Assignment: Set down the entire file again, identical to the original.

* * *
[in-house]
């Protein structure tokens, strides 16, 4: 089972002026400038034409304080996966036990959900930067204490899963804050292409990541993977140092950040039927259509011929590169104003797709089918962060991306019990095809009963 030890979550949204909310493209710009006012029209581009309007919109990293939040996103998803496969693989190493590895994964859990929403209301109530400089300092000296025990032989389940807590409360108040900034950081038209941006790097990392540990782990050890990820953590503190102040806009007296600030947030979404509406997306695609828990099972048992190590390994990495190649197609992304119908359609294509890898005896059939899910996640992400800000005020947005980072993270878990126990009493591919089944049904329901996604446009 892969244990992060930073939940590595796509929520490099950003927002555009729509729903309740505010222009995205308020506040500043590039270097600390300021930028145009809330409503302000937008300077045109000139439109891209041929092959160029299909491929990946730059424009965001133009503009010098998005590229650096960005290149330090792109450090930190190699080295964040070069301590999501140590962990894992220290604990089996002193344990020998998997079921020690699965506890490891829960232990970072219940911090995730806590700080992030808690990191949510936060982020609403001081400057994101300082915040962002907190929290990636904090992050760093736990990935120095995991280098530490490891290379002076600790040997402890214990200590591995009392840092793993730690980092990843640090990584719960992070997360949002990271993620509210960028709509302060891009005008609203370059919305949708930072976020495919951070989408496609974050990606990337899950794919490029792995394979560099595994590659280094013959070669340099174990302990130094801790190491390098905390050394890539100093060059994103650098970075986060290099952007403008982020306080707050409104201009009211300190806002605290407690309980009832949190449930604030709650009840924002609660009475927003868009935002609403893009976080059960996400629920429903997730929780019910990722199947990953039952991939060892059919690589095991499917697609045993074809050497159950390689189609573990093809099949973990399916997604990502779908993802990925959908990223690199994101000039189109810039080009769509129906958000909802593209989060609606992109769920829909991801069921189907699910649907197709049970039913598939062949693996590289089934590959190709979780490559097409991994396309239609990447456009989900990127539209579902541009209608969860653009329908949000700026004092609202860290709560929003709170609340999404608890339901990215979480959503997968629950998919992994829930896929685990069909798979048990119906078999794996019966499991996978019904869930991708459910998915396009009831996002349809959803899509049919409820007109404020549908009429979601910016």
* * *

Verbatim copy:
[in-house]
């Protein structure tokens, strides 16, 4: 089972002026400038034409304080996966036990959900930067204490899963804050292409990541993977140092950040039927259509011929590169104003797709089918962060991306019990095809009963 030890979550949204909310493209710009006012029209581009309007919109990293939040996103998803496969693989190493590895994964859990929403209301109530400089300092000296025990032989389940807590409360108040900034950081038209941006790097990392540990782990050890990820953590503190102040806009007296600030947030979404509406997306695609828990099972048992190590390994990495190649197609992304119908359609294509890898005896059939899910996640992400800000005020947005980072993270878990126990009493591919089944049904329901996604446009 892969244990992060930073939940590595796509929520490099950003927002555009729509729903309740505010222009995205308020506040500043590039270097600390300021930028145009809330409503302000937008300077045109000139439109891209041929092959160029299909491929990946730059424009965001133009503009010098998005590229650096960005290149330090792109450090930190190699080295964040070069301590999501140590962990894992220290604990089996002193344990020998998997079921020690699965506890490891829960232990970072219940911090995730806590700080992030808690990191949510936060982020609403001081400057994101300082915040962002907190929290990636904090992050760093736990990935120095995991280098530490490891290379002076600790040997402890214990200590591995009392840092793993730690980092990843640090990584719960992070997360949002990271993620509210960028709509302060891009005008609203370059919305949708930072976020495919951070989408496609974050990606990337899950794919490029792995394979560099595994590659280094013959070669340099174990302990130094801790190491390098905390050394890539100093060059994103650098970075986060290099952007403008982020306080707050409104201009009211300190806002605290407690309980009832949190449930604030709650009840924002609660009475927003868009935002609403893009976080059960996400629920429903997730929780019910990722199947990953039952991939060892059919690589095991499917697609045993074809050497159950390689189609573990093809099949973990399916997604990502779908993802990925959908990223690199994101000039189109810039080009769509129906958000909802593209989060609606992109769920829909991801069921189907699910649907197709049970039913598939062949693996590289089934590959190709979780490559097409991994396309239609990447456009989900990127539209579902541009209608969860653009329908949000700026004092609202860290709560929003709170609340999404608890339901990215979480959503997968629950998919992994829930896929685990069909798979048990119906078999794996019966499991996978019904869930991708459910998915396009009831996002349809959803899509049919409820007109404020549908009429979601910016």